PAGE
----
Since ETHDenver Joe has kept in touch with contacts he made at ETHDenver as well as continued to consult with members of the EF and other experts as he works to build a prototype that he can share with potential customers and investors. So far Joe has been a one-man team, but is now looking to scale up by hiring a CTO who can help take Collegiate B.I.L.U.S. (Brand, Image and Likeness US) to testnet and beyond.
Get in touch or find out more about Collegiate B.I.L.U.S. on Instagram @collegiatebilus!
Ethereum Push Notification Service
EPNS was just an idea when we first met Harsh Rajat. He saw a need for push notification capabilities within Ethereum, both for public service announcements to Ethereum users and for dapp builders that wanted a new way to engage customers. We saw a driven, innovative builder who was deeply committed to Ethereum’s growth and success.
Harsh didn’t need much more than encouragement and feedback to help refine the concept and talk through next steps. He took his idea to HackMoney, where Richa Joshi joined the team. Together, they developed the core concept of EPNS into a many-layered and ever-evolving architecture in which critical information can be broadcast to Ethereum’s users; dapp builders can target users they know want to hear from them; and dapp users can both choose their level of engagement, and be rewarded for opting in to a higher level of engagement with their favorite dapps.
Since HackMoney, Richa and Harsh have directed incredible energy toward building EPNS into what they call “a missing piece of web3.” They’ve launched, offering early access and an alpha dapp; been accepted to Gitcoin’s KERNEL Fellowship; and are now growing their team and developing a business model that will allow them to build a self-sustaining platform without compromising their commitment to keep users’ interests at the forefront.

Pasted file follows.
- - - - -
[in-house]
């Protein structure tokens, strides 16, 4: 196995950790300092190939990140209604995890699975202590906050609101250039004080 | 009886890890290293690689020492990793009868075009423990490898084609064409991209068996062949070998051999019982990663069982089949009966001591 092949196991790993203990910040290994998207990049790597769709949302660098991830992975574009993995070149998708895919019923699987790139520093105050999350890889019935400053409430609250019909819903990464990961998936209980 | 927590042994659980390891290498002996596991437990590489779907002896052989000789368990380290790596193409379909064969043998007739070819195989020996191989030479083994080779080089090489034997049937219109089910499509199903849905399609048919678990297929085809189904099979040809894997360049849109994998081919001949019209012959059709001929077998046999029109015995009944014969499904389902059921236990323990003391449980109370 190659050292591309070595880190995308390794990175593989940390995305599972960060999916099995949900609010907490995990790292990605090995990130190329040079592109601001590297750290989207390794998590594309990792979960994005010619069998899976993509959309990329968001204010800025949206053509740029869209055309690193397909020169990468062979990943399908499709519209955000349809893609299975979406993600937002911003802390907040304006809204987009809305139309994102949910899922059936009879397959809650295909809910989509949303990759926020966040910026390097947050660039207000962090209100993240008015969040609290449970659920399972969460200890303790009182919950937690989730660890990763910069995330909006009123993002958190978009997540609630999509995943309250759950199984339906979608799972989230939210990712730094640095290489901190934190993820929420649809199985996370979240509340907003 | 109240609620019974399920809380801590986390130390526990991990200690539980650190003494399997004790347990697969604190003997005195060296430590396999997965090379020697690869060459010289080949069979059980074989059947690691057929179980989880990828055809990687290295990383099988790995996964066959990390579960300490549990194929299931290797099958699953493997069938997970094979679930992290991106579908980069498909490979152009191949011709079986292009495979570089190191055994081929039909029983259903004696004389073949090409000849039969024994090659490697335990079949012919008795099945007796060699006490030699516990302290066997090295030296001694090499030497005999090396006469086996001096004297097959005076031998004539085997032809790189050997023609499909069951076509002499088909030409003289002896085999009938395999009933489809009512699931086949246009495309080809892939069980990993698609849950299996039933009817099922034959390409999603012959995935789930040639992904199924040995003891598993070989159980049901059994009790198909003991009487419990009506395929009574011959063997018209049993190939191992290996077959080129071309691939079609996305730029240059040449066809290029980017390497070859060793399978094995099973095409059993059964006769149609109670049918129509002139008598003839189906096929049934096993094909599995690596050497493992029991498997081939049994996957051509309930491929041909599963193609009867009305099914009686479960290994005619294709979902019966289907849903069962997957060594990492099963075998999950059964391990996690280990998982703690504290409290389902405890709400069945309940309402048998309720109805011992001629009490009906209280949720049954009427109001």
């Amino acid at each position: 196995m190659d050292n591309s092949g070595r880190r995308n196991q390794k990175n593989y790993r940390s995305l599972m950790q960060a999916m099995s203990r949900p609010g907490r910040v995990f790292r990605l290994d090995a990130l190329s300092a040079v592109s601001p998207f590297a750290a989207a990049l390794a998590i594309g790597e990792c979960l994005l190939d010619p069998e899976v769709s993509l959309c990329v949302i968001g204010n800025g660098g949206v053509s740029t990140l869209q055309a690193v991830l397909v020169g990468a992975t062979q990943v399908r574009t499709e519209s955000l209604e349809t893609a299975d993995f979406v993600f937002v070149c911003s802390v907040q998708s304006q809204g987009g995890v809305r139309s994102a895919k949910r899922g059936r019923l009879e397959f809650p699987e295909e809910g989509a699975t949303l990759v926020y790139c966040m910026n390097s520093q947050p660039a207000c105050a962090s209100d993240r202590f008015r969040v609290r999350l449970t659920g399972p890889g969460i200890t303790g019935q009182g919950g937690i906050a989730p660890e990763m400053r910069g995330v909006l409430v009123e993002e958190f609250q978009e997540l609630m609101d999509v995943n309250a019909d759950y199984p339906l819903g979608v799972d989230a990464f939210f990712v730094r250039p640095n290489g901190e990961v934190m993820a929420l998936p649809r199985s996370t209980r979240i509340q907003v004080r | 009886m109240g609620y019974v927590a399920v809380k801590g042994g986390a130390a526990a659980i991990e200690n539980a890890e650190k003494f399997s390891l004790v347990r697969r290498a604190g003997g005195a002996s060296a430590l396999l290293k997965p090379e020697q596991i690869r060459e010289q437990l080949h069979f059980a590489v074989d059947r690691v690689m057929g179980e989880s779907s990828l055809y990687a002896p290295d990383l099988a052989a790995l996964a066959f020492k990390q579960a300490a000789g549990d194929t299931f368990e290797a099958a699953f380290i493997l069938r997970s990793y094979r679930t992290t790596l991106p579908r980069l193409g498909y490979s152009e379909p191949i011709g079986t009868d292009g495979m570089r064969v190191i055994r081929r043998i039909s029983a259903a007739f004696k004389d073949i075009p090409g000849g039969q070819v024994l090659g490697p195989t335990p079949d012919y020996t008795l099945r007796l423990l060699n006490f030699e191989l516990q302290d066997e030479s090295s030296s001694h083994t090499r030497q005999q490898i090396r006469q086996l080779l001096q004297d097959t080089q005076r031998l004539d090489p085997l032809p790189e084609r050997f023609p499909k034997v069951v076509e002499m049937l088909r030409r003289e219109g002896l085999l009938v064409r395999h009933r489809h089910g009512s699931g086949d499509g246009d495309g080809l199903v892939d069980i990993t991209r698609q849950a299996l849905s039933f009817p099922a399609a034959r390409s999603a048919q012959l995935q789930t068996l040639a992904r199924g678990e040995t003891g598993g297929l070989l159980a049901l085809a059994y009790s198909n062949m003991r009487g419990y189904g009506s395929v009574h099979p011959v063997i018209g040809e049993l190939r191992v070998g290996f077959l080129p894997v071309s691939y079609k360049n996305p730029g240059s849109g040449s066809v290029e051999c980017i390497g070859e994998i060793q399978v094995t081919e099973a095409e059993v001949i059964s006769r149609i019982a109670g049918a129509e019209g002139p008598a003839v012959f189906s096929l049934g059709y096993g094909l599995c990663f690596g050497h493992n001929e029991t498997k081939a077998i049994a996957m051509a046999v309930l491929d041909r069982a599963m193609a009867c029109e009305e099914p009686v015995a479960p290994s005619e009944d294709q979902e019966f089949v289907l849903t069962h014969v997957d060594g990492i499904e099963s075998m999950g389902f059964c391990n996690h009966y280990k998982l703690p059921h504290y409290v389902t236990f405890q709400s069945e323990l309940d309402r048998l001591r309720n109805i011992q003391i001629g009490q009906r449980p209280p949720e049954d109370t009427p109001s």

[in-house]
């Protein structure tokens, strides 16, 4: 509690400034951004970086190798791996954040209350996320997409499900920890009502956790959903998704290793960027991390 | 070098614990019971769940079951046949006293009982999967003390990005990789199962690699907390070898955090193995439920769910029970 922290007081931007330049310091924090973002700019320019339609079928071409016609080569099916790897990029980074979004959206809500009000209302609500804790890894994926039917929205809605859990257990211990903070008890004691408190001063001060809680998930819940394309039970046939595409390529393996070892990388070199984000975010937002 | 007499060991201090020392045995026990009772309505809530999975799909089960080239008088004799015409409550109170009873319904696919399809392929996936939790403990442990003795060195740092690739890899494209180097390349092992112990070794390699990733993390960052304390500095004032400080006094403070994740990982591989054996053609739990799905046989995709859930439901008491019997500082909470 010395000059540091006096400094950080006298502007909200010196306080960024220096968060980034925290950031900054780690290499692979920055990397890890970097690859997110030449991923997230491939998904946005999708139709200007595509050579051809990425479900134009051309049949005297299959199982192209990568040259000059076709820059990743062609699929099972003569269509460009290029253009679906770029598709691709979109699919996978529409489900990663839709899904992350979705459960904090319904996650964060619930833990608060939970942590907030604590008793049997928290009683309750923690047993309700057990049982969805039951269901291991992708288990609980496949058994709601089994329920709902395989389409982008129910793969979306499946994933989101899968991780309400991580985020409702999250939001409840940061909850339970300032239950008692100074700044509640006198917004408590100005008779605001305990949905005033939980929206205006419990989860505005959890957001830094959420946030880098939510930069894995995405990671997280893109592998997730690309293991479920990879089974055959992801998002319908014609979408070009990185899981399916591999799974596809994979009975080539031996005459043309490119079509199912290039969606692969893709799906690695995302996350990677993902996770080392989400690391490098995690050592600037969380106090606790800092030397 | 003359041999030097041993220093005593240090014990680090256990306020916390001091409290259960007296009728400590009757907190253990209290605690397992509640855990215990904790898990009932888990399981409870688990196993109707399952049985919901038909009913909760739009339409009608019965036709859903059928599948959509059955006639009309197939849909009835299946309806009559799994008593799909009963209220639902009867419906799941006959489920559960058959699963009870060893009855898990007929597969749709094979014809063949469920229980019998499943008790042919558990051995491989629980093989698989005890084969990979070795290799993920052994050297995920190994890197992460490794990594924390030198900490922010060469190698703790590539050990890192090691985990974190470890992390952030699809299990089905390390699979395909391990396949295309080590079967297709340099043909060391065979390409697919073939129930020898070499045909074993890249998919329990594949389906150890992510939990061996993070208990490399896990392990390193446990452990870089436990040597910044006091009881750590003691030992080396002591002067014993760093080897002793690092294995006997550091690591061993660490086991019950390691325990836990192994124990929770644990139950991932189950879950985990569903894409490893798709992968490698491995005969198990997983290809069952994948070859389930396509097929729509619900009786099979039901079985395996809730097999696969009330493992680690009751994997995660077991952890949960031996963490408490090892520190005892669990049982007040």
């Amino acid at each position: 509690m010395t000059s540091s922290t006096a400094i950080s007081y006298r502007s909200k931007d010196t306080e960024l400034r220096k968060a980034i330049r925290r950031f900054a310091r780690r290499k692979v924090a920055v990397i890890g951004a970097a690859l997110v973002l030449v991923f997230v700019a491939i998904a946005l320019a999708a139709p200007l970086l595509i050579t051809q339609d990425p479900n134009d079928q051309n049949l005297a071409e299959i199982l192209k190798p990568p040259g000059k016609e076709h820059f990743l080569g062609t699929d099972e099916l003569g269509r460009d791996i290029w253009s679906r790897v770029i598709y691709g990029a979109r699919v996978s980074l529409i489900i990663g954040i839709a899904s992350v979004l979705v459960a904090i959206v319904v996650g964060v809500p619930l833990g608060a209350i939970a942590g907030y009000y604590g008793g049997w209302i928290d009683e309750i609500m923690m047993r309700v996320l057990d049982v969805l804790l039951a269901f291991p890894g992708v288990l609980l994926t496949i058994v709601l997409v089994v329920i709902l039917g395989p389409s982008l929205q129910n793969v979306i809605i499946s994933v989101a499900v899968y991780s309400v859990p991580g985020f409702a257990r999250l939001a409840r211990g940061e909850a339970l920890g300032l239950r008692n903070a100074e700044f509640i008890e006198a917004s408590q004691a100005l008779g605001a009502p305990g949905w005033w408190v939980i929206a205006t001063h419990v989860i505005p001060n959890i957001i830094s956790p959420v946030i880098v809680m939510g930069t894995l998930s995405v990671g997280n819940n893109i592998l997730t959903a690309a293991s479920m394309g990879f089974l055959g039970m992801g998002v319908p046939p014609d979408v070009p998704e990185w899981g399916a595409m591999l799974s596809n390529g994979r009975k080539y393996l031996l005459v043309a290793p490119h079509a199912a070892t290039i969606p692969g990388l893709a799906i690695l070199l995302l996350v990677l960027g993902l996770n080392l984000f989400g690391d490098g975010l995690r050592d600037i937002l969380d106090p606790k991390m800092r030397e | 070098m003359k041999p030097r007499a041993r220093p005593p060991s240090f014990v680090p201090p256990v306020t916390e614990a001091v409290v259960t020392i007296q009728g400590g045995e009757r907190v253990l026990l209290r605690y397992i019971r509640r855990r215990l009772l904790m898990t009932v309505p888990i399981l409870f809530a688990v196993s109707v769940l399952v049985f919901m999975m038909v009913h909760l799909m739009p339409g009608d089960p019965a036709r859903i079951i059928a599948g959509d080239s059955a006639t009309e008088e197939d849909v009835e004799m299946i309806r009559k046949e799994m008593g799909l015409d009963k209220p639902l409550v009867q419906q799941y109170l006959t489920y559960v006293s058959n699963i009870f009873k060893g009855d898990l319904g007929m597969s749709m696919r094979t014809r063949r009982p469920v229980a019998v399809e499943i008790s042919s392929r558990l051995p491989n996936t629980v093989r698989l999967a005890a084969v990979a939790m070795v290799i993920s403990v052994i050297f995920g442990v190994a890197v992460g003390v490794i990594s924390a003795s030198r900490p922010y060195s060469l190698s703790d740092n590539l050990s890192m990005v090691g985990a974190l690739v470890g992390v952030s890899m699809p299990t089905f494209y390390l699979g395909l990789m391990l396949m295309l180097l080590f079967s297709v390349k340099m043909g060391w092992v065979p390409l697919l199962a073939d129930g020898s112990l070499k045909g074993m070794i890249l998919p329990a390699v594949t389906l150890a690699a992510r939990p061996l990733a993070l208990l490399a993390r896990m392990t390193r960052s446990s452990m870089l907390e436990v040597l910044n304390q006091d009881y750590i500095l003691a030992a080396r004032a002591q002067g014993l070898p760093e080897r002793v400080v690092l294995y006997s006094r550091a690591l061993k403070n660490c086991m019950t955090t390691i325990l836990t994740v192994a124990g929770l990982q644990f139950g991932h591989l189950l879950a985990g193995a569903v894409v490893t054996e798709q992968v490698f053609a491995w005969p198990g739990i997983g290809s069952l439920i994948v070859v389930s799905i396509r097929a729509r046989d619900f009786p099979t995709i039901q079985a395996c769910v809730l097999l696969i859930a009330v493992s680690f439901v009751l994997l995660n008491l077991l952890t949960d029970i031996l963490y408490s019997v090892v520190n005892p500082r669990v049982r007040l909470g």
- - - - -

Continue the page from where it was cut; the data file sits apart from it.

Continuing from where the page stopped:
Check out https://epns.io/ and keep up with EPNS’s progress on Twitter @epnsproject.
We love the many builders we work with for their commitment to finding the best way forward even when it isn’t the simplest or most obvious. Although funding is often the easiest thing to ask for, it isn’t necessarily the ideal solution: a grant won’t get a project where it needs to go if we don’t dig deeper to find the real core of the challenges the project faces.
Just because a project isn’t funded through an ESP grant doesn’t mean we aren’t willing and able to provide meaningful and sometimes material support. That said, we can’t offer support to every team that approaches us, as much as we would like to! And just like grants, recipients of other types of support we offer only reap the benefits by taking responsibility for their own success and putting in a lot of hard work.
All of the teams featured in this post are building toward very different goals, but they have one thing in common: they came with the openness and insight to work with us on finding the best intersection of their needs and our capabilities.
We have been lucky to get to know all of these remarkable builders and are so proud of the hard work that they’ve put in. We can’t wait to see what they do next!